Electricity, Its History and Development (Google eBook)

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A. C. McClurg, 1912 - Electricity - 176 pages
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Page 33 - And when the rain has wet the kite and twine so that it can conduct the electric fire freely, you will find it stream out plentifully from the key on the approach of your knuckle. At this key the phial may be charged ; and, from electric fire thus obtained, spirits may be kindled and all the other electric experiments be performed which are usually done by the help of a rubbed glass globe or tube, and thereby the sameness of the electric matter with that of lightening completely demonstrated.
Page 33 - This kite is to be raised when a thunder-gust appears to be coming on, and the person who holds the string must stand within a door or window, or under some cover, so that the silk ribbon may not be wet; and care must be taken that the twine does not touch the frame of the door or window. As soon as...
Page 32 - Make a small cross of two light strips of cedar, the arms so long as to reach to the four corners of a large thin silk handkerchief when extended...
Page 31 - Electrical fluid agrees with lightning in these particulars. 1. Giving light. 2. Color of the light. 3. Crooked direction. 4. Swift motion. 5. Being conducted by metals. 6. Crack or noise in exploding. 7. Subsisting in water or ice. 8. Rending bodies it passes through. 9. Destroying animals. 10. Melting metals. 11. Firing inflammable substances. 12.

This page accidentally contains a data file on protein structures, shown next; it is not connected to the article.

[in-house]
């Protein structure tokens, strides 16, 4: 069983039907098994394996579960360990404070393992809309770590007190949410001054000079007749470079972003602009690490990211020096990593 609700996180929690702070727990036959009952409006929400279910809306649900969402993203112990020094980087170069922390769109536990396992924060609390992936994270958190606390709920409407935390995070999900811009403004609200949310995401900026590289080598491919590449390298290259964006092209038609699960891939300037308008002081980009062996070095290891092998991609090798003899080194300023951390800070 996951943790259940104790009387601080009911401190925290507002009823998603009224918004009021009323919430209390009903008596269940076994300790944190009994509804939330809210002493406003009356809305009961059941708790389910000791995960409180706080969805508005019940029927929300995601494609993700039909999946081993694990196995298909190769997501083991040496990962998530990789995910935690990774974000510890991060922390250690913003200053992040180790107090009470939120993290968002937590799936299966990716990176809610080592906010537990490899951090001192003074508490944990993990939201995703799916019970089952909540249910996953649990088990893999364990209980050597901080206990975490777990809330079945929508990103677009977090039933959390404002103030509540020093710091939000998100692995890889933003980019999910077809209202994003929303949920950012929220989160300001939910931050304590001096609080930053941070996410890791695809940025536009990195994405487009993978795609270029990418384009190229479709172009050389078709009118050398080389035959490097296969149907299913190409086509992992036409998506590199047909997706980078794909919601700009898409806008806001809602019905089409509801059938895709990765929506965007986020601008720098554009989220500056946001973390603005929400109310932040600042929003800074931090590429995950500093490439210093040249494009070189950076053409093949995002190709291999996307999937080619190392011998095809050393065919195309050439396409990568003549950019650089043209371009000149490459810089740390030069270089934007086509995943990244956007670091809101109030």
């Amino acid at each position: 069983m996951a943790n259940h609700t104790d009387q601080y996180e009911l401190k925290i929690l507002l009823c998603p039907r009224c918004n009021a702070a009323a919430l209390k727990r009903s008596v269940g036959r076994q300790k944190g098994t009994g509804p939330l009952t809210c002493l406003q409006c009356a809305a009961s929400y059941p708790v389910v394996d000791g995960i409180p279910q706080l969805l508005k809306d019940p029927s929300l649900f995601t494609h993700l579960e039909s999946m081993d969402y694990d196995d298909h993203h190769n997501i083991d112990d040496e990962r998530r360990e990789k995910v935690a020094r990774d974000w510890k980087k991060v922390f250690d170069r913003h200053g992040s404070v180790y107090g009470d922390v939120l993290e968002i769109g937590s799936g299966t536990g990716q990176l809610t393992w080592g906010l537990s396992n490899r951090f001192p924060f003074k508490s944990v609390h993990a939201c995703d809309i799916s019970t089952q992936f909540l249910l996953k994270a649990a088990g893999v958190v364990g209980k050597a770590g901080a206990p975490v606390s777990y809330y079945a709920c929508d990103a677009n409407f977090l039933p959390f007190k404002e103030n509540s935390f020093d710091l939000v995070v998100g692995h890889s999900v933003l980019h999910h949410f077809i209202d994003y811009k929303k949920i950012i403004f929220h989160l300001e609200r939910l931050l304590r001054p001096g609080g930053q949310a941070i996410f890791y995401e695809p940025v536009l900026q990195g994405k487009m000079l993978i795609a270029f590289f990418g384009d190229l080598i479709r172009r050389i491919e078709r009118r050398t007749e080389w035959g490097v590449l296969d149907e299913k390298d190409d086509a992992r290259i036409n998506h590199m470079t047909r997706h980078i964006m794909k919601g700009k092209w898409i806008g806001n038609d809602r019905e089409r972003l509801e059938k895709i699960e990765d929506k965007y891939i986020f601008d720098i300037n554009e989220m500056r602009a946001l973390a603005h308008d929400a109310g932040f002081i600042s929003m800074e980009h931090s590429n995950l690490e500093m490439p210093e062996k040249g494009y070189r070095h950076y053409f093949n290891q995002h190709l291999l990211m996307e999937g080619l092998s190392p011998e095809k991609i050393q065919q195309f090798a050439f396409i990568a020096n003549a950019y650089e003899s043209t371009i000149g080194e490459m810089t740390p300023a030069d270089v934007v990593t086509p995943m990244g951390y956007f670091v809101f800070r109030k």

Page 31 - ... feet, pointed very sharp at the end. If the electrical stand be kept clean and dry, a man standing on it, when such clouds are passing low, might be electrified and afford sparks, the rod drawing fire to him from a cloud.
Page 59 - By trial with a trough each was insulated from the other. Will call this side of the ring A. On the other side but separated by an interval was wound wire in two pieces together amounting to about 60 feet in length, the direction being as with the former coils; this side call B.
Page 31 - Rending bodies it passes through. 9. Destroying animals. 10. Melting metals. 11. Firing inflammable substances. 12. Sulphureous smell. The electric fluid is attracted by points. We do not know whether this property is in lightning. But since they agree in all the particulars wherein we can already compare them, is it not probable they agree likewise in this ? Let the experiment be made.
Page 31 - On the top of some high tower or steeple, place a kind of sentry-box, big enough to contain a man and an electrical stand. From the middle of the stand let an iron rod rise and pass bending out of the door, and then upright twenty or thirty feet, pointed very sharp at the end.
Page 87 - Suppose that a man speaks near a movable disc, sufficiently flexible to lose none of the vibrations of the voice; that this disc alternately makes and breaks the connection with a battery; you may have at a distance another disc which will simultaneously execute the same vibrations.
Page 84 - Suppose,' said Professor Morse, ' that in experimenting on twenty miles of wire, we should find that the power of magnetism is so feeble that it will...

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